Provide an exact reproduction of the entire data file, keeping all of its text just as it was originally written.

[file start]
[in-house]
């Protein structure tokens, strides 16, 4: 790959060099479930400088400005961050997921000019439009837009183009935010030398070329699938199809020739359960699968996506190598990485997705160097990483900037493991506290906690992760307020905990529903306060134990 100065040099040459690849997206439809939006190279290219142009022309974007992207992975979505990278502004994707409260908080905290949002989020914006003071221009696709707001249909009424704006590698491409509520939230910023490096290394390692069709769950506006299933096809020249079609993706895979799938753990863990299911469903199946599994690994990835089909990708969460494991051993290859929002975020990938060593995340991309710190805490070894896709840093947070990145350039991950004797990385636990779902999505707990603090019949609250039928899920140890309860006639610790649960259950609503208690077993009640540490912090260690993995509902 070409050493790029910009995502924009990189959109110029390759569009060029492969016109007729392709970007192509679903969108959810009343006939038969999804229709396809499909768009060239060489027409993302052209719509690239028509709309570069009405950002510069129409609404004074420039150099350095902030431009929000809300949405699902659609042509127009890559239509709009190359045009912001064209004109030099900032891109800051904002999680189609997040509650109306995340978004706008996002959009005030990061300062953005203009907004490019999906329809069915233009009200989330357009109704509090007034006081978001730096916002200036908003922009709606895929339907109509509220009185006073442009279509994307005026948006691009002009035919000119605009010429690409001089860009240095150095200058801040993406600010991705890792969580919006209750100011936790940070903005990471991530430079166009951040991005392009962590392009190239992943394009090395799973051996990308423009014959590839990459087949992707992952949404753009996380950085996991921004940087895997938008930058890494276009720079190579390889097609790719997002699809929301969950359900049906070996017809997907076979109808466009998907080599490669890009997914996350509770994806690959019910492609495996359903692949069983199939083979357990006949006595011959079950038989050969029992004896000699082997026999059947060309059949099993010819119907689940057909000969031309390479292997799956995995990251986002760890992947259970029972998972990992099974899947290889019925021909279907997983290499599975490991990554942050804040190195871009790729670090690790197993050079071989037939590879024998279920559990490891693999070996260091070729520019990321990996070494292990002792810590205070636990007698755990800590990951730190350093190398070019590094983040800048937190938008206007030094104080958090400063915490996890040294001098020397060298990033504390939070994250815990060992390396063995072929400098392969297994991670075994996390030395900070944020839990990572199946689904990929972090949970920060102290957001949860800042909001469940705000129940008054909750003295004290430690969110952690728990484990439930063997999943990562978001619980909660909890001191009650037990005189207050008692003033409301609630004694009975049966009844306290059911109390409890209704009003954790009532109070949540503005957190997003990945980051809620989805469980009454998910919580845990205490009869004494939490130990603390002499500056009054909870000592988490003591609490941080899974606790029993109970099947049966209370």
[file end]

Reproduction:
[in-house]
């Protein structure tokens, strides 16, 4: 790959060099479930400088400005961050997921000019439009837009183009935010030398070329699938199809020739359960699968996506190598990485997705160097990483900037493991506290906690992760307020905990529903306060134990 100065040099040459690849997206439809939006190279290219142009022309974007992207992975979505990278502004994707409260908080905290949002989020914006003071221009696709707001249909009424704006590698491409509520939230910023490096290394390692069709769950506006299933096809020249079609993706895979799938753990863990299911469903199946599994690994990835089909990708969460494991051993290859929002975020990938060593995340991309710190805490070894896709840093947070990145350039991950004797990385636990779902999505707990603090019949609250039928899920140890309860006639610790649960259950609503208690077993009640540490912090260690993995509902 070409050493790029910009995502924009990189959109110029390759569009060029492969016109007729392709970007192509679903969108959810009343006939038969999804229709396809499909768009060239060489027409993302052209719509690239028509709309570069009405950002510069129409609404004074420039150099350095902030431009929000809300949405699902659609042509127009890559239509709009190359045009912001064209004109030099900032891109800051904002999680189609997040509650109306995340978004706008996002959009005030990061300062953005203009907004490019999906329809069915233009009200989330357009109704509090007034006081978001730096916002200036908003922009709606895929339907109509509220009185006073442009279509994307005026948006691009002009035919000119605009010429690409001089860009240095150095200058801040993406600010991705890792969580919006209750100011936790940070903005990471991530430079166009951040991005392009962590392009190239992943394009090395799973051996990308423009014959590839990459087949992707992952949404753009996380950085996991921004940087895997938008930058890494276009720079190579390889097609790719997002699809929301969950359900049906070996017809997907076979109808466009998907080599490669890009997914996350509770994806690959019910492609495996359903692949069983199939083979357990006949006595011959079950038989050969029992004896000699082997026999059947060309059949099993010819119907689940057909000969031309390479292997799956995995990251986002760890992947259970029972998972990992099974899947290889019925021909279907997983290499599975490991990554942050804040190195871009790729670090690790197993050079071989037939590879024998279920559990490891693999070996260091070729520019990321990996070494292990002792810590205070636990007698755990800590990951730190350093190398070019590094983040800048937190938008206007030094104080958090400063915490996890040294001098020397060298990033504390939070994250815990060992390396063995072929400098392969297994991670075994996390030395900070944020839990990572199946689904990929972090949970920060102290957001949860800042909001469940705000129940008054909750003295004290430690969110952690728990484990439930063997999943990562978001619980909660909890001191009650037990005189207050008692003033409301609630004694009975049966009844306290059911109390409890209704009003954790009532109070949540503005957190997003990945980051809620989805469980009454998910919580845990205490009869004494939490130990603390002499500056009054909870000592988490003591609490941080899974606790029993109970099947049966209370």